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Image: US President Donald J. Trump holds press conference

Trump: It's 'disgusting' press can 'write whatever it wants'

10/11/17 03:58PM

Last week, White House Press Secretary Sarah Huckabee Sanders assured reporters, "This is a president who supports the First Amendment." Yeah, about that...

President Trump on Wednesday threatened NBC over a news report he called "pure fiction," and he lashed out at the news media, declaring that it is "frankly disgusting the press is able to write whatever it wants to write."

"People should look into it... The press should speak more honestly," Trump said during an Oval Office meeting with Canadian Prime Minister Justin Trudeau. "I've seen tremendously dishonest press. It's not even a question of distortion."

This comes on the heels of the president suggesting he might want to challenge the broadcasting licenses of outlets that run stories he doesn't like.

Which came on the heels of Trump calling on Congress to investigate American media outlets that publish news he disapproves of.

Which came on the heels of Trump telling a rally audience that journalists are "really, really dishonest people" and "bad people," who "don't like our country."

Which came on the heels of Trump describing the media as "the enemy of the American people."

Which came on the heels of Trump asking whether it's time to "change libel laws," presumably to allow him to target news organizations he doesn't like in court.

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Image:  Bob Corker Donlad Trump ill tempered exchanges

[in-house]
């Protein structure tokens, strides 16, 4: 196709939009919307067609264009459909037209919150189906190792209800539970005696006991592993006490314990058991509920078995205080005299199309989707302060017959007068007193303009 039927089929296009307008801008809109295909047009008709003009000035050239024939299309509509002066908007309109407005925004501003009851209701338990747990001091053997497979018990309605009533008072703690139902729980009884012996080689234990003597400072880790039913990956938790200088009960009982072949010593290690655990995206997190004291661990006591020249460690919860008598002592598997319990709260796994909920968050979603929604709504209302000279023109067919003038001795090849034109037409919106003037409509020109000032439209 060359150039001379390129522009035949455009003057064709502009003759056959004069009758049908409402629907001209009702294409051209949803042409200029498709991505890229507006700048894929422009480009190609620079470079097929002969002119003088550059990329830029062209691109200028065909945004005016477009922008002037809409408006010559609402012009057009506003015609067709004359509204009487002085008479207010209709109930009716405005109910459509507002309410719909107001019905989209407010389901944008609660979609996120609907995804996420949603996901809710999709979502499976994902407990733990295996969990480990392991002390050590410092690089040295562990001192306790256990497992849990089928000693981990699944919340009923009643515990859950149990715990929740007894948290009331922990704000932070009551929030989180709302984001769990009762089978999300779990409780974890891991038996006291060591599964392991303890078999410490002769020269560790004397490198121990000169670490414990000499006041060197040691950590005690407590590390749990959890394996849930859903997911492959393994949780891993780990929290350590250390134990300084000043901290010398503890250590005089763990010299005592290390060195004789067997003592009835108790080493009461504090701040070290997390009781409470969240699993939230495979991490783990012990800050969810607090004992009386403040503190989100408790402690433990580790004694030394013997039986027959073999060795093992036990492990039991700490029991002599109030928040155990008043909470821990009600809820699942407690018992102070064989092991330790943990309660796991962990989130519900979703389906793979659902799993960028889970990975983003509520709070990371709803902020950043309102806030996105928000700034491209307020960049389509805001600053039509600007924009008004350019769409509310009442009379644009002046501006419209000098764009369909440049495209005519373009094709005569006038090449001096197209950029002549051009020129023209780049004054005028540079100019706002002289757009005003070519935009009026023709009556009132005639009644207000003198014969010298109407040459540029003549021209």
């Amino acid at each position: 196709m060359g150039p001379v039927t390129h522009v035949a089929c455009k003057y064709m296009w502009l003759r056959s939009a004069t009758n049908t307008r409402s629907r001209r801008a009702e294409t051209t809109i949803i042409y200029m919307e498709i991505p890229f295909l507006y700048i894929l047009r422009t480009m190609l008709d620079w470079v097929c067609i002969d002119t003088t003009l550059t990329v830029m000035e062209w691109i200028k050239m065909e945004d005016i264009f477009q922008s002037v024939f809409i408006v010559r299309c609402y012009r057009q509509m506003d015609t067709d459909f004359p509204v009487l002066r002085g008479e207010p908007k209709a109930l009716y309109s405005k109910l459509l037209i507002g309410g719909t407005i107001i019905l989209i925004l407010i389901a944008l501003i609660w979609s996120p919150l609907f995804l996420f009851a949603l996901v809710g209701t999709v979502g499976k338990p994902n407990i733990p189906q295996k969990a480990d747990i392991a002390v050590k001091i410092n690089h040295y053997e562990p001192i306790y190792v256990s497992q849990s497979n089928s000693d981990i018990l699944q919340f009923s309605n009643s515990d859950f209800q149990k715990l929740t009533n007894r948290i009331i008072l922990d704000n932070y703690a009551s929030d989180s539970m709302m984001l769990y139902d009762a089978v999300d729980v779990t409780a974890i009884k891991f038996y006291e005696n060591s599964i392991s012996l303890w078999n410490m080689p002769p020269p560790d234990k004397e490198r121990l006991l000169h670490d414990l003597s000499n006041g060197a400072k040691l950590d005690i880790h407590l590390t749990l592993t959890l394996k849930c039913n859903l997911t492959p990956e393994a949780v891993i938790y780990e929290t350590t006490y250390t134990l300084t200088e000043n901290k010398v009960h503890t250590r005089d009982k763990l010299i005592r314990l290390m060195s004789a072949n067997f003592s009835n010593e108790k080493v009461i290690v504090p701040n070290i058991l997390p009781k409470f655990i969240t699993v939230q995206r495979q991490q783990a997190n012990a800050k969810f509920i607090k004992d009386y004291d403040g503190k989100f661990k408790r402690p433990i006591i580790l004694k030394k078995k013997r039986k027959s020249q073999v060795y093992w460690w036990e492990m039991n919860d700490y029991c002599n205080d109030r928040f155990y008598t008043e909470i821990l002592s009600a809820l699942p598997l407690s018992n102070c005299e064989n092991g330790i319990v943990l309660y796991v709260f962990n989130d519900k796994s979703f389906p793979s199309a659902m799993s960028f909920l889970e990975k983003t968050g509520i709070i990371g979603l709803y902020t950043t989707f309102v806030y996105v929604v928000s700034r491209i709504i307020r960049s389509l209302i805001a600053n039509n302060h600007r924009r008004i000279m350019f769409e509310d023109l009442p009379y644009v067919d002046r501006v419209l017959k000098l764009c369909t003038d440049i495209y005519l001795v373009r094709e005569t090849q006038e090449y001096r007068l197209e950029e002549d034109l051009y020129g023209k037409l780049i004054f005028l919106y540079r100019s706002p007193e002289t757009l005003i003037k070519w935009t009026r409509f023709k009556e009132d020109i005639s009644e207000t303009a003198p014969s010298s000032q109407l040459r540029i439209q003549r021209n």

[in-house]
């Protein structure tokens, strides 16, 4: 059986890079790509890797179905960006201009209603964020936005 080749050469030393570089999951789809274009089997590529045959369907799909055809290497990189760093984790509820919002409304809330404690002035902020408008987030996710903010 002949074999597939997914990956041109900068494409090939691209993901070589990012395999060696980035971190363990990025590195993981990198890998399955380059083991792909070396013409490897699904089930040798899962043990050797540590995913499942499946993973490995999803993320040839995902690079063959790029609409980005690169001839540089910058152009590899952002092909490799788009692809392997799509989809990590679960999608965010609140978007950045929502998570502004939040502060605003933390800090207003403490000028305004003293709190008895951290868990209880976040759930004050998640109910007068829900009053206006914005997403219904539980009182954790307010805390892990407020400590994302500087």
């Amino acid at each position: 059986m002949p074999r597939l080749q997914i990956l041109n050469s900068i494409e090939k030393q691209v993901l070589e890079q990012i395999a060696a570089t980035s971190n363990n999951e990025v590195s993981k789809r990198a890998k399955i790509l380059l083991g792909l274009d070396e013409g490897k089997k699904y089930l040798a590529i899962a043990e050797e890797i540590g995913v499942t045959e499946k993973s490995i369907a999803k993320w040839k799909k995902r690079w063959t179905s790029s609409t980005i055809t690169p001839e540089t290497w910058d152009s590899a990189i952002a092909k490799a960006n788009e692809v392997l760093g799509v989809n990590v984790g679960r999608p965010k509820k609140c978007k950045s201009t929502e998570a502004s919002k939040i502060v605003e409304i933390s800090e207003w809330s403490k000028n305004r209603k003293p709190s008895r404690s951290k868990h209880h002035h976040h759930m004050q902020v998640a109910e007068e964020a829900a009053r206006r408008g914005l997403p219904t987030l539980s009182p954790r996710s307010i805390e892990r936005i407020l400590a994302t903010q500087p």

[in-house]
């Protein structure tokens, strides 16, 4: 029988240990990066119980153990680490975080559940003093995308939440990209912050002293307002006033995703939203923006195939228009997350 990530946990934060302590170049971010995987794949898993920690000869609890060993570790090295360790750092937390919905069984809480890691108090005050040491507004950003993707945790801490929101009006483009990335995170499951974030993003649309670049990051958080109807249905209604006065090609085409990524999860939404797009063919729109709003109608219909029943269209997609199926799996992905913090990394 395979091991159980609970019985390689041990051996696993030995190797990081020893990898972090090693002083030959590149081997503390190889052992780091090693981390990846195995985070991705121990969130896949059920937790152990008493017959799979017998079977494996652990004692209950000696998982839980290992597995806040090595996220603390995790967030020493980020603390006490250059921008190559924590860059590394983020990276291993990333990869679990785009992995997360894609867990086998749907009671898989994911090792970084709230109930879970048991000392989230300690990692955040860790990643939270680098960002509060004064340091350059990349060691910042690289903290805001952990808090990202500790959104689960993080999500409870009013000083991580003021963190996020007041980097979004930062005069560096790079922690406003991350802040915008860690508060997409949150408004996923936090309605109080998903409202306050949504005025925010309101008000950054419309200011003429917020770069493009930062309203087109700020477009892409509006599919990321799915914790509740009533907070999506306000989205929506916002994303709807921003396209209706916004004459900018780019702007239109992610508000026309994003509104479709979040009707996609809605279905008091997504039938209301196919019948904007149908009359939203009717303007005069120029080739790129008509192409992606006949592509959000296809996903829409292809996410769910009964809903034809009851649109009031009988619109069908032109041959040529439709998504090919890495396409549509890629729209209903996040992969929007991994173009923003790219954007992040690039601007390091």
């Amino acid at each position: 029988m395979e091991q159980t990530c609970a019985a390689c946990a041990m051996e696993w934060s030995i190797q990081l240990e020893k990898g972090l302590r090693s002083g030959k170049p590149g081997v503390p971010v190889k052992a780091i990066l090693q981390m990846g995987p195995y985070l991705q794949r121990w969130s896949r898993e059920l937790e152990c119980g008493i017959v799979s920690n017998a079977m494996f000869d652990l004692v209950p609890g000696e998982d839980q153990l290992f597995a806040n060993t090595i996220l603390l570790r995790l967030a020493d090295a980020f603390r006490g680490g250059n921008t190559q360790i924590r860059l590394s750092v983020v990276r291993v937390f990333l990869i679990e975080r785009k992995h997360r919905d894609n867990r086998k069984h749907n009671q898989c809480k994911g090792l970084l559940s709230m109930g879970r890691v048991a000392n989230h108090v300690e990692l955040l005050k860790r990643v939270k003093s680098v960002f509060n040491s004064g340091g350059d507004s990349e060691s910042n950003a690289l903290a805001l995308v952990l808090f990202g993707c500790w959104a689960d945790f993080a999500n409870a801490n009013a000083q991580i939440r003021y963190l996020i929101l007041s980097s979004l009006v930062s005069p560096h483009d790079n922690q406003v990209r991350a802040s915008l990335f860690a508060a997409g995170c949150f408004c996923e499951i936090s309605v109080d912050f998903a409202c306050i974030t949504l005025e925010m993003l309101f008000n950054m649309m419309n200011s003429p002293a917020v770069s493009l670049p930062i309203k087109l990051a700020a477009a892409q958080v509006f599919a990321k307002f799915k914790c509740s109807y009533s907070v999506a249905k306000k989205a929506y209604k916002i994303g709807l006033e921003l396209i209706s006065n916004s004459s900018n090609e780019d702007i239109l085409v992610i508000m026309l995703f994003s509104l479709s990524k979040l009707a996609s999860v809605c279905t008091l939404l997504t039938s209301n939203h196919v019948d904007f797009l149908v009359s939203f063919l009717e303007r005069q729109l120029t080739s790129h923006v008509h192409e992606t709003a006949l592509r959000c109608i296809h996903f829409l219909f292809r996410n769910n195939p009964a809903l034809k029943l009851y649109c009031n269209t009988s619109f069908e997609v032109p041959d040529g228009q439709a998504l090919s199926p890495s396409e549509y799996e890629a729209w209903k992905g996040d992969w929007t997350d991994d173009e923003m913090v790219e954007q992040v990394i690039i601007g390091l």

Republicans learn the wrong lessons from Bob Corker's candor

10/11/17 01:22PM

Senate Foreign Relations Committee Chairman Bob Corker (R-Tenn.) has effectively staged an intervention of late, making clear his belief that Donald Trump is unfit for the presidency. There have been several reports this week suggesting the Tennessee Republican's GOP colleagues quietly agree with him, but they lack the courage to say so.

And while their silence is tough to defend given the seriousness of the problem, it's arguably worse to hear some Republicans make the case that Corker's criticisms should remain private. Politico reported this morning, for example:

House Speaker Paul Ryan on Wednesday downplayed the ongoing feud between President Donald Trump and GOP Sen. Bob Corker, advising the two men to talk through their differences but also joking that he's been there, too.

The Wisconsin Republican, known for his no-drama approach to Trump, quipped that "I've had my share too" when asked about the Corker-Trump spat.... "I think just talk it out amongst yourselves," Ryan suggested. "My advice is for these two gentlemen to sit down and just talk through their issues."

Hmm. The chairman of the Senate Foreign Relations Committee believes the president of his own party is mentally unstable, may set the nation "on the path to World War III," and should worry "anyone who cares about our nation." Donald Trump, meanwhile, believes Corker is short and cowardly. They should "sit down and just talk through their issues"?